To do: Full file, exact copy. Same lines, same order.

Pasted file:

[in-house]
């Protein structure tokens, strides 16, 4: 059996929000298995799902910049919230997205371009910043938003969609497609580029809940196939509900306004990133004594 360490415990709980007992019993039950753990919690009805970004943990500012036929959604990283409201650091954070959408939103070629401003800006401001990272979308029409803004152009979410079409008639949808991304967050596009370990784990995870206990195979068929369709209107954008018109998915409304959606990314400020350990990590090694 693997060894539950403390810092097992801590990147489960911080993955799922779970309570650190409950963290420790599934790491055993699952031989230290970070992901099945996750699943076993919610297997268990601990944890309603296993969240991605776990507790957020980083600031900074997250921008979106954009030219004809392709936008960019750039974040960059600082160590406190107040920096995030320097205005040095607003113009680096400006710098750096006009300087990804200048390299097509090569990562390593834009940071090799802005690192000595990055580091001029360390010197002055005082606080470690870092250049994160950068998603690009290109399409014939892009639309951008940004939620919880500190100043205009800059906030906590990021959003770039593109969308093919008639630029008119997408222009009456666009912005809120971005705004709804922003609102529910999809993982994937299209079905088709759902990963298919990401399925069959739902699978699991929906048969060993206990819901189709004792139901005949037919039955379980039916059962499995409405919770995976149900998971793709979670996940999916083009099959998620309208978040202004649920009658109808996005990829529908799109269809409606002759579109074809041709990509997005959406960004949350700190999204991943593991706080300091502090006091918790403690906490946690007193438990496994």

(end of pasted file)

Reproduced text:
[in-house]
């Protein structure tokens, strides 16, 4: 059996929000298995799902910049919230997205371009910043938003969609497609580029809940196939509900306004990133004594 360490415990709980007992019993039950753990919690009805970004943990500012036929959604990283409201650091954070959408939103070629401003800006401001990272979308029409803004152009979410079409008639949808991304967050596009370990784990995870206990195979068929369709209107954008018109998915409304959606990314400020350990990590090694 693997060894539950403390810092097992801590990147489960911080993955799922779970309570650190409950963290420790599934790491055993699952031989230290970070992901099945996750699943076993919610297997268990601990944890309603296993969240991605776990507790957020980083600031900074997250921008979106954009030219004809392709936008960019750039974040960059600082160590406190107040920096995030320097205005040095607003113009680096400006710098750096006009300087990804200048390299097509090569990562390593834009940071090799802005690192000595990055580091001029360390010197002055005082606080470690870092250049994160950068998603690009290109399409014939892009639309951008940004939620919880500190100043205009800059906030906590990021959003770039593109969308093919008639630029008119997408222009009456666009912005809120971005705004709804922003609102529910999809993982994937299209079905088709759902990963298919990401399925069959739902699978699991929906048969060993206990819901189709004792139901005949037919039955379980039916059962499995409405919770995976149900998971793709979670996940999916083009099959998620309208978040202004649920009658109808996005990829529908799109269809409606002759579109074809041709990509997005959406960004949350700190999204991943593991706080300091502090006091918790403690906490946690007193438990496994």